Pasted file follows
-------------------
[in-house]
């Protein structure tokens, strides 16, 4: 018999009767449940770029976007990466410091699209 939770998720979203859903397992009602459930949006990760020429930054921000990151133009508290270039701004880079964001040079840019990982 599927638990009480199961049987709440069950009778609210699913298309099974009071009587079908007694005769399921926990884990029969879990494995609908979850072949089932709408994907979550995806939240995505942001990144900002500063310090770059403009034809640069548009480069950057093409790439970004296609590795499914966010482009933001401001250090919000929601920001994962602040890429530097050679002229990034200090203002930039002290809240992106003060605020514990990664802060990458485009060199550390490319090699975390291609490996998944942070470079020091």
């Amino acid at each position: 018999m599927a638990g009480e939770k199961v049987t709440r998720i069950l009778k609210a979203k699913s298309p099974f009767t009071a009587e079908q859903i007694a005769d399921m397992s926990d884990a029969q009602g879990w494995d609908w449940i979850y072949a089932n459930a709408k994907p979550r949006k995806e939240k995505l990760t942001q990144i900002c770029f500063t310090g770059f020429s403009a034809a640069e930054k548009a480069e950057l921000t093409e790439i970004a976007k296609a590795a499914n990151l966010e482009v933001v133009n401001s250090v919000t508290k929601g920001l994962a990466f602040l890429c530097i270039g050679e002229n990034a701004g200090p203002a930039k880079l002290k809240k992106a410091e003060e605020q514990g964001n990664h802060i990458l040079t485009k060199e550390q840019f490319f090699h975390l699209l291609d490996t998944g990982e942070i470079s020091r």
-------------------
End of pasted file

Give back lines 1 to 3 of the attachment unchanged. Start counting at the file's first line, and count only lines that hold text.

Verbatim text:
[in-house]
């Protein structure tokens, strides 16, 4: 018999009767449940770029976007990466410091699209 939770998720979203859903397992009602459930949006990760020429930054921000990151133009508290270039701004880079964001040079840019990982 599927638990009480199961049987709440069950009778609210699913298309099974009071009587079908007694005769399921926990884990029969879990494995609908979850072949089932709408994907979550995806939240995505942001990144900002500063310090770059403009034809640069548009480069950057093409790439970004296609590795499914966010482009933001401001250090919000929601920001994962602040890429530097050679002229990034200090203002930039002290809240992106003060605020514990990664802060990458485009060199550390490319090699975390291609490996998944942070470079020091």
């Amino acid at each position: 018999m599927a638990g009480e939770k199961v049987t709440r998720i069950l009778k609210a979203k699913s298309p099974f009767t009071a009587e079908q859903i007694a005769d399921m397992s926990d884990a029969q009602g879990w494995d609908w449940i979850y072949a089932n459930a709408k994907p979550r949006k995806e939240k995505l990760t942001q990144i900002c770029f500063t310090g770059f020429s403009a034809a640069e930054k548009a480069e950057l921000t093409e790439i970004a976007k296609a590795a499914n990151l966010e482009v933001v133009n401001s250090v919000t508290k929601g920001l994962a990466f602040l890429c530097i270039g050679e002229n990034a701004g200090p203002a930039k880079l002290k809240k992106a410091e003060e605020q514990g964001n990664h802060i990458l040079t485009k060199e550390q840019f490319f090699h975390l699209l291609d490996t998944g990982e942070i470079s020091r």